< May 2019 newsletter


The Maori world view - 'military' style gates on Mt Albert

Users of Ōwairaka, the maunga in Auckland's Mt Albert, are objecting to the ‘military’ style gates designed to enforce the summit vehicle ban. Comments include words such as "hideous", "an atrocity", and “out of step with the place's natural beauty”.

People have taken to social media to mock the grey metal gates described as reminiscent of East European communist style. One wag wrote on Facebook: "Whilst I totally understand why people don't like 'em [the gates], I'm a fan of brutalist architecture, so I'm gettin' a great post war East Berlin feel from these, comrade."

Another replied: "When we walked through them while they were being erected I asked the construction guys if they'd need my passport or papers handed over before I crossed through... they took a moment to get it then cracked up laughing."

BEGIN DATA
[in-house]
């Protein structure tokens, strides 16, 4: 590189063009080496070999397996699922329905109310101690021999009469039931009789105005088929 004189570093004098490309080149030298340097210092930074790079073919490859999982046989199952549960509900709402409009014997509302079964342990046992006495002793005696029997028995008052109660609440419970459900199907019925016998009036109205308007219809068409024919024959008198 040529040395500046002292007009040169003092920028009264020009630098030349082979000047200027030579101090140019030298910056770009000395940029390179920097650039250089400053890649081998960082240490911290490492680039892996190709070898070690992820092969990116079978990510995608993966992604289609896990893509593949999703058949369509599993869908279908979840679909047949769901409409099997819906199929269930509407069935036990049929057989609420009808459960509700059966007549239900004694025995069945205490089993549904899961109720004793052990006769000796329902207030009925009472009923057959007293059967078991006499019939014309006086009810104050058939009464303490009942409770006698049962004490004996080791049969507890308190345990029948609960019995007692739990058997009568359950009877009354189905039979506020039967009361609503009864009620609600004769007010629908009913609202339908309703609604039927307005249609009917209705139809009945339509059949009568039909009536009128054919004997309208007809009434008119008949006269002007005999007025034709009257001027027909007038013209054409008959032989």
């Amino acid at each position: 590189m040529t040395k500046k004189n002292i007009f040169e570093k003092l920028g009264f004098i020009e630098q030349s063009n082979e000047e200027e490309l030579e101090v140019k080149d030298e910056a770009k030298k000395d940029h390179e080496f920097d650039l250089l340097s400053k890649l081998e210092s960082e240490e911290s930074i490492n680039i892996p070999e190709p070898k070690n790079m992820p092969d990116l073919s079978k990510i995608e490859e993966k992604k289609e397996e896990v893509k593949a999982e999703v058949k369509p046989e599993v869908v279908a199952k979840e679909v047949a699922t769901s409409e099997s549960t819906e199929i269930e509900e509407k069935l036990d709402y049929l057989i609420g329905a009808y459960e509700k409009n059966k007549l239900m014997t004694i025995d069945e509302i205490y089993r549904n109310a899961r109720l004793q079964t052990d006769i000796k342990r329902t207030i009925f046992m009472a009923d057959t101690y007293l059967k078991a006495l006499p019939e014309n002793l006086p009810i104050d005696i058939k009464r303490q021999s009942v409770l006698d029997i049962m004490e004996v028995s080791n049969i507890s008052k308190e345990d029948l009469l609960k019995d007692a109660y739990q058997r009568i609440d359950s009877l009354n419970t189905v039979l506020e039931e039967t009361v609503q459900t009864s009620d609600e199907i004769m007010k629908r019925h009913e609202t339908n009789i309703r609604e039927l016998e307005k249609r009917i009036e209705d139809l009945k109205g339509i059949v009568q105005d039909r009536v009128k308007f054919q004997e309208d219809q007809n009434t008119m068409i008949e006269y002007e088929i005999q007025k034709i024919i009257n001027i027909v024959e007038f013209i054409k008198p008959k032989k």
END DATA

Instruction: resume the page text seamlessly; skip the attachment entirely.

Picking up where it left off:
The body* responsible for the maunga said the new, "robust" style of gates were chosen after claiming people had damaged other summit-road barriers by trying to drive through them. Some have devised ingenious ways of lifting the gates without damaging them. Others have shifted rocks to gain access.

The closure of the maunga to vehicles has not been a popular move. A Herald Digipoll in January 2015 showed that while 58% of Aucklanders favoured the Mt Eden closure, only 28 % favoured extending closure to other cones. (Mt Eden had problems with scores of buses disgorging tourists on the landmark). Could these actions be a form of people protest?

Similar military style gates have been installed at Maungarei/Mt Wellington and at Maungakiekie/One Tree Hill.

*Auckland’s volcanic cones, including Ōwairaka/Mt Albert, are managed by the Tūpuna Maunga Authority, a co-governance entity comprised of equal iwi/ Auckland Council membership. According to the Authority, it has adopted a unique management structure with a Māori world view at its heart.

Media coverage

NZ Herald: 'Military' style grey metal gates on maunga in Auckland's Mt Albert rile locals

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